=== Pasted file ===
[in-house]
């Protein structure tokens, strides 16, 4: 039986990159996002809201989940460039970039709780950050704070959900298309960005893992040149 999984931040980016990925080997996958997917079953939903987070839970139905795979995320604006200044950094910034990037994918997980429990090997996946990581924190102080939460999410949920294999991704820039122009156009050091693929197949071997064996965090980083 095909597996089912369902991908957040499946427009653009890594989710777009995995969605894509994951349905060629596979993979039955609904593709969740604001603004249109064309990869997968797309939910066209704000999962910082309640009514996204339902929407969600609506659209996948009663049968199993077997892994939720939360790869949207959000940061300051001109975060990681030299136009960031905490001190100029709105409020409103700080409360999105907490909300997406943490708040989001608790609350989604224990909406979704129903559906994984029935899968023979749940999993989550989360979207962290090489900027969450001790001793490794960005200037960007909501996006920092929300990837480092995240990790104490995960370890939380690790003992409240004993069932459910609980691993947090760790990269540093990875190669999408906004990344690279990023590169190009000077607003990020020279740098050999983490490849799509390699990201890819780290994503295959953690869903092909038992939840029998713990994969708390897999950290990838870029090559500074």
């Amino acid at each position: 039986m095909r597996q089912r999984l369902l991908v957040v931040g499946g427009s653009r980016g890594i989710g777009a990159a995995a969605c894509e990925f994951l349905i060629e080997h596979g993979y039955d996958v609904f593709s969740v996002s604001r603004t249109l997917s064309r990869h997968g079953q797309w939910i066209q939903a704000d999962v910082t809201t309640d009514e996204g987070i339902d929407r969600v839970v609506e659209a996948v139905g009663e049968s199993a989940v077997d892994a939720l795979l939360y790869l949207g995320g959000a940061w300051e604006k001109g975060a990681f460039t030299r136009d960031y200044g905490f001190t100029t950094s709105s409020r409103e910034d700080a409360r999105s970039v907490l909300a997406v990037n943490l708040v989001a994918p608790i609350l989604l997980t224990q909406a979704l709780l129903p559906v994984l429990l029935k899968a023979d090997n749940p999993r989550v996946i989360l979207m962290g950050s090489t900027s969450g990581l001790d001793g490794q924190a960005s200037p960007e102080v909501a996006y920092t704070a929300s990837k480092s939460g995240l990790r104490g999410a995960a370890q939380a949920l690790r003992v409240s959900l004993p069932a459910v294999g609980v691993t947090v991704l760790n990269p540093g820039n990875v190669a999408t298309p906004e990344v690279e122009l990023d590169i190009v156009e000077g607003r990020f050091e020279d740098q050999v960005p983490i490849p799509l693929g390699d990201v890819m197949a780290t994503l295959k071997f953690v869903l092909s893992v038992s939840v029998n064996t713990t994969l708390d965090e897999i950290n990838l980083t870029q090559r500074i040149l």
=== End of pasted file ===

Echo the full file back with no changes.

[in-house]
């Protein structure tokens, strides 16, 4: 039986990159996002809201989940460039970039709780950050704070959900298309960005893992040149 999984931040980016990925080997996958997917079953939903987070839970139905795979995320604006200044950094910034990037994918997980429990090997996946990581924190102080939460999410949920294999991704820039122009156009050091693929197949071997064996965090980083 095909597996089912369902991908957040499946427009653009890594989710777009995995969605894509994951349905060629596979993979039955609904593709969740604001603004249109064309990869997968797309939910066209704000999962910082309640009514996204339902929407969600609506659209996948009663049968199993077997892994939720939360790869949207959000940061300051001109975060990681030299136009960031905490001190100029709105409020409103700080409360999105907490909300997406943490708040989001608790609350989604224990909406979704129903559906994984029935899968023979749940999993989550989360979207962290090489900027969450001790001793490794960005200037960007909501996006920092929300990837480092995240990790104490995960370890939380690790003992409240004993069932459910609980691993947090760790990269540093990875190669999408906004990344690279990023590169190009000077607003990020020279740098050999983490490849799509390699990201890819780290994503295959953690869903092909038992939840029998713990994969708390897999950290990838870029090559500074």
């Amino acid at each position: 039986m095909r597996q089912r999984l369902l991908v957040v931040g499946g427009s653009r980016g890594i989710g777009a990159a995995a969605c894509e990925f994951l349905i060629e080997h596979g993979y039955d996958v609904f593709s969740v996002s604001r603004t249109l997917s064309r990869h997968g079953q797309w939910i066209q939903a704000d999962v910082t809201t309640d009514e996204g987070i339902d929407r969600v839970v609506e659209a996948v139905g009663e049968s199993a989940v077997d892994a939720l795979l939360y790869l949207g995320g959000a940061w300051e604006k001109g975060a990681f460039t030299r136009d960031y200044g905490f001190t100029t950094s709105s409020r409103e910034d700080a409360r999105s970039v907490l909300a997406v990037n943490l708040v989001a994918p608790i609350l989604l997980t224990q909406a979704l709780l129903p559906v994984l429990l029935k899968a023979d090997n749940p999993r989550v996946i989360l979207m962290g950050s090489t900027s969450g990581l001790d001793g490794q924190a960005s200037p960007e102080v909501a996006y920092t704070a929300s990837k480092s939460g995240l990790r104490g999410a995960a370890q939380a949920l690790r003992v409240s959900l004993p069932a459910v294999g609980v691993t947090v991704l760790n990269p540093g820039n990875v190669a999408t298309p906004e990344v690279e122009l990023d590169i190009v156009e000077g607003r990020f050091e020279d740098q050999v960005p983490i490849p799509l693929g390699d990201v890819m197949a780290t994503l295959k071997f953690v869903l092909s893992v038992s939840v029998n064996t713990t994969l708390d965090e897999i950290n990838l980083t870029q090559r500074i040149l």